The brass is turned down to 1/8", and the end is turned down to 1/16" for .15". The smaller diameter protrudes from the Pentax ring .034", locking the lens in to place.
After flipping it around in the chuck, a shoulder is machined to hold the spring in place. The spring was harvested from a small RadioShack pushbutton.
Pin, spring, and mount in place to test. When the lens is inserted the pin is pushed out of the way until a small hole in the lens' bayonet lines up. When this happens the spring(on the bottom of the pin, not seen in the photo) pushes it back up, locking the lens in place. Next is to machine a small lever on the outside of the body to pull this pin down, releasing the lens.
With the rotary table back in the vertical position, a small 3/16" by 1/4" slot is machined for the lens release lever. The 3/16" portion is only .02" deep, with the rest of the depth a 1/8" by 3/16" slot. The lever is T shaped(described later), and covers up the other half of the slot at all times to prevent dust and light from entering.
After drilling a hole through the side of the locking pin in the mill, a #1-72 thread is tapped to screw the lever on to the pin.
Back to the Cowell's lathe to make the lens release lever. It's 3/16" OD for 1/8" and 1/8" for 1/8". The 1/8" part protrudes through the body of the adapter and attaches to the locking pin by a #1-72 screw, while the 3/16" part covers the rest of the exposed slot and sticks out for the user to push.
Drilling a clearance hole for the #1-72 screw. After chamfering the lever, all the parts are complete.
All the parts, laid out for assembly. The top two are the Pentax mounting ring, taking from an extension tube. The 6 screws in the bottom right are the #0-80 screws for the ring. Next from left to right is the #1-72 screw, locking pin, lever, and spring. Before assembly, I glass blasted the outside of the body and locking lever.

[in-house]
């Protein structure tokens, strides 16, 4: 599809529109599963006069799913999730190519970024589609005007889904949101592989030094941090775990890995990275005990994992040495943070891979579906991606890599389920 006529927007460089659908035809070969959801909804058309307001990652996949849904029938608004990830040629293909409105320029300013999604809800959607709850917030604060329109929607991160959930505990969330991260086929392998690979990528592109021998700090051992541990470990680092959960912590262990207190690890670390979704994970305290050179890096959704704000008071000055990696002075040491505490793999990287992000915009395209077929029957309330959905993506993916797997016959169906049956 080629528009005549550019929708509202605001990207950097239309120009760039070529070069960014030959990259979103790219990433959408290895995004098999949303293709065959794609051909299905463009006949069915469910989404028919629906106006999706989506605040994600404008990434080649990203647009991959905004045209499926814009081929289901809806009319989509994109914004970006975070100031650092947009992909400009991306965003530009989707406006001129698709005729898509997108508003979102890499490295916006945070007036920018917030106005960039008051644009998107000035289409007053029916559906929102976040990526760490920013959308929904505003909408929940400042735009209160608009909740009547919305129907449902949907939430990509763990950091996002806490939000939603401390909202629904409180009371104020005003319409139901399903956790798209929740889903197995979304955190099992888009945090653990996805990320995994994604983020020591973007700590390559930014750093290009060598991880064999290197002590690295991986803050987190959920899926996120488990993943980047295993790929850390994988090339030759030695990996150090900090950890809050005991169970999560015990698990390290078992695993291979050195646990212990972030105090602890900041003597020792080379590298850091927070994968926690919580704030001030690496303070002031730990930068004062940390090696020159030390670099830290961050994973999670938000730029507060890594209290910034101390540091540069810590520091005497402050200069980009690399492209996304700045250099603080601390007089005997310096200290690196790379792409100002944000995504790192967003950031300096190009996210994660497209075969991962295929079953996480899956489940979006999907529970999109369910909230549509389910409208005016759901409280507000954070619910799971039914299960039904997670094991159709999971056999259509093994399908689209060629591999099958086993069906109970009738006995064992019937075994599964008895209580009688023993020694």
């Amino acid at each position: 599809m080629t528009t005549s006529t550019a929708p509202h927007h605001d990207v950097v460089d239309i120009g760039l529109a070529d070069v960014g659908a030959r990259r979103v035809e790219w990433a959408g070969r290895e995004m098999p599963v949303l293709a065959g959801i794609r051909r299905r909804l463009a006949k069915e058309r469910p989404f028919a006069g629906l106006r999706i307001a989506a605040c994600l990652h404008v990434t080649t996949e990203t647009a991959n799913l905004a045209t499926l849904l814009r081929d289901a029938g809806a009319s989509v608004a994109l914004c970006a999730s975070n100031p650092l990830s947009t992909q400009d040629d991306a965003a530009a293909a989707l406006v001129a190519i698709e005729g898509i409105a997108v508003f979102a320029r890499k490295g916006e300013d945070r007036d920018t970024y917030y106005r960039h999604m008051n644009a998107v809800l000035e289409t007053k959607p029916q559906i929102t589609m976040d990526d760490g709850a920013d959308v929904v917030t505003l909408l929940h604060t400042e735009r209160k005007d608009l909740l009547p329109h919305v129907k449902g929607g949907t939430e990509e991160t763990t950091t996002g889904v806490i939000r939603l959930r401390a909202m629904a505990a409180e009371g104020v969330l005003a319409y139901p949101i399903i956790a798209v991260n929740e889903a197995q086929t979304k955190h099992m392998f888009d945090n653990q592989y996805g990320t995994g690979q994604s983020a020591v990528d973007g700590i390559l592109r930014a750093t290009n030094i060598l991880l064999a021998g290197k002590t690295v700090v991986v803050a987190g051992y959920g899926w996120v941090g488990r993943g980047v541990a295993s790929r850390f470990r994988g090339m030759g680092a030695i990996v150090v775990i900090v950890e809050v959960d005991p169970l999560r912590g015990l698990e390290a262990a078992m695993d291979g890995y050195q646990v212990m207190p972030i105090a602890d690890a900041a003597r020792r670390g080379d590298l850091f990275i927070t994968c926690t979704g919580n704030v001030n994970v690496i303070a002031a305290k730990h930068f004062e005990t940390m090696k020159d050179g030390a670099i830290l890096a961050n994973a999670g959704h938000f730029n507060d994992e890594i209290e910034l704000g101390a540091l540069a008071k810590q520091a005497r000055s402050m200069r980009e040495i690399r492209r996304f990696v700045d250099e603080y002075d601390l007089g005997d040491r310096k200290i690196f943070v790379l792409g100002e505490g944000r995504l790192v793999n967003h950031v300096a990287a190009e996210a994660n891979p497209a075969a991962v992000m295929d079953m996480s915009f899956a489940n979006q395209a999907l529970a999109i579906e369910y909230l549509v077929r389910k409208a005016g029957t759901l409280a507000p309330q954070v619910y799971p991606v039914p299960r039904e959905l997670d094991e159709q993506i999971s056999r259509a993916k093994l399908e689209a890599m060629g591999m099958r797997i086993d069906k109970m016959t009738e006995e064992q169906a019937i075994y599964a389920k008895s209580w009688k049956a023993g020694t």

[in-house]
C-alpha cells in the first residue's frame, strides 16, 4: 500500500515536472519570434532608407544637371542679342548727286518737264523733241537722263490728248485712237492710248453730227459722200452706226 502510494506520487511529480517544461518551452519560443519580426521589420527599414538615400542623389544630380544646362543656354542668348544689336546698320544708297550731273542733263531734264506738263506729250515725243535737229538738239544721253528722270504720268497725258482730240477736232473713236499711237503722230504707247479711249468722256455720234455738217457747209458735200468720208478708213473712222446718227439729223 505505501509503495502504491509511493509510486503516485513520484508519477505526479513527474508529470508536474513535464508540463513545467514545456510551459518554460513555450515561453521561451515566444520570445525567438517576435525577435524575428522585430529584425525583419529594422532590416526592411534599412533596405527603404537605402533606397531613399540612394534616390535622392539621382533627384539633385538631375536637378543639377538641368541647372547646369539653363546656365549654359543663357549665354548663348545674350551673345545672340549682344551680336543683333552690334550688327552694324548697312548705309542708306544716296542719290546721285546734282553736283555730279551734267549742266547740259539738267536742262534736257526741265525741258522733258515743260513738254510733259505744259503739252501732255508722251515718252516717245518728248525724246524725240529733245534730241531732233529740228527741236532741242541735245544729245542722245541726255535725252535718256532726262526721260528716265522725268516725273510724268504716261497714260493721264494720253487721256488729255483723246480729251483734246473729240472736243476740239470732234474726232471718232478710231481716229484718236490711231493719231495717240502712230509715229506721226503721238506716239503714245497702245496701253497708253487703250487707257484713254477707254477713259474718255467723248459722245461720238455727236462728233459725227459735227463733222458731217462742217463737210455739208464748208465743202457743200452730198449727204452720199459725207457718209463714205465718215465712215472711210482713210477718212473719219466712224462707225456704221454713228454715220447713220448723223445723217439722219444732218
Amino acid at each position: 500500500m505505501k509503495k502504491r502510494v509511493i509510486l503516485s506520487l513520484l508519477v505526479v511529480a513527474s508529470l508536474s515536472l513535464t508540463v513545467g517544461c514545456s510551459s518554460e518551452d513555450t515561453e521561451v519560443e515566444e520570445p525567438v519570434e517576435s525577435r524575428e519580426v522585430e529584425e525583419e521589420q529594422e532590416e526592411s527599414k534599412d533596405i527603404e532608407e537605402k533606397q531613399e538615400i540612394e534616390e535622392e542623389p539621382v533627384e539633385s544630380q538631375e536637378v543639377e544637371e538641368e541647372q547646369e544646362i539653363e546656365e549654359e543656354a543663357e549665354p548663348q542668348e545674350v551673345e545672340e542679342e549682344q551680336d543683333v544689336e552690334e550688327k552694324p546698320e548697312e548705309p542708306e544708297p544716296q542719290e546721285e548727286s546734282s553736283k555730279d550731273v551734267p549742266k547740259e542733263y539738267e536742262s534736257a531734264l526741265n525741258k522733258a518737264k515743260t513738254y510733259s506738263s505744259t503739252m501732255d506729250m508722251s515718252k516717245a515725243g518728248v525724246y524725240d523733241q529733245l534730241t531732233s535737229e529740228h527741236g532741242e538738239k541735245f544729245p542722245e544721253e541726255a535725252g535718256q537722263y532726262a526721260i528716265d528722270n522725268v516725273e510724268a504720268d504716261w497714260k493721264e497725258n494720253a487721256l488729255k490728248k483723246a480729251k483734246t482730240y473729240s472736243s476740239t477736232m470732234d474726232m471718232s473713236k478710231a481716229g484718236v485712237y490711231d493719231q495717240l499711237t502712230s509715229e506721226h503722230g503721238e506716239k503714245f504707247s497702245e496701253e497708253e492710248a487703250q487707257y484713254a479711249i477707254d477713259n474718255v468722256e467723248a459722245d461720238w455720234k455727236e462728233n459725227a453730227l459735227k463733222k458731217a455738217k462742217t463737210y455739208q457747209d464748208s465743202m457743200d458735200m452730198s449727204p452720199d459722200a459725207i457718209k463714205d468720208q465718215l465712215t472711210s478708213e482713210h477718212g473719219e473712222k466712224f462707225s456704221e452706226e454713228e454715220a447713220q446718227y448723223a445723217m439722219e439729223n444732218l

Masking the areas I don't want to get blasted. I plan to paint the inside of the adapter with antireflective paint, so blasting the inside would only lodge particles in places I don't want to clean for very little benefit. It's surprising how little it takes to stop an area from getting blasted; masking tape is charred by heat from friction with the glass before abrasive forces remove it. Stuffing a small amount of modelling clay in holes that I don't want to get blasted also keeps the glass out, as long as I don't keep the stream on that area for too long. The locking slot can be seen filled with clay in the left image above. An old Pentax K mount cover was used to cover the main opening.
In the blast cabinet. In addition to leaving a pleasant matte finish on the part, glass blasting work hardens the surface, making it more resilient to scratches and scuffs.
The body, after blasting and with masks removed. Despite the matte look the surface is quite smooth, and it won't pick up fingerprints. The locking lever was also blasted to give it a similar look. The last step is to paint the inside with antireflective paint, which I don't currently have on hand. The adapter is usable in its current state, I'll post pictures from the setup as soon as I test it out.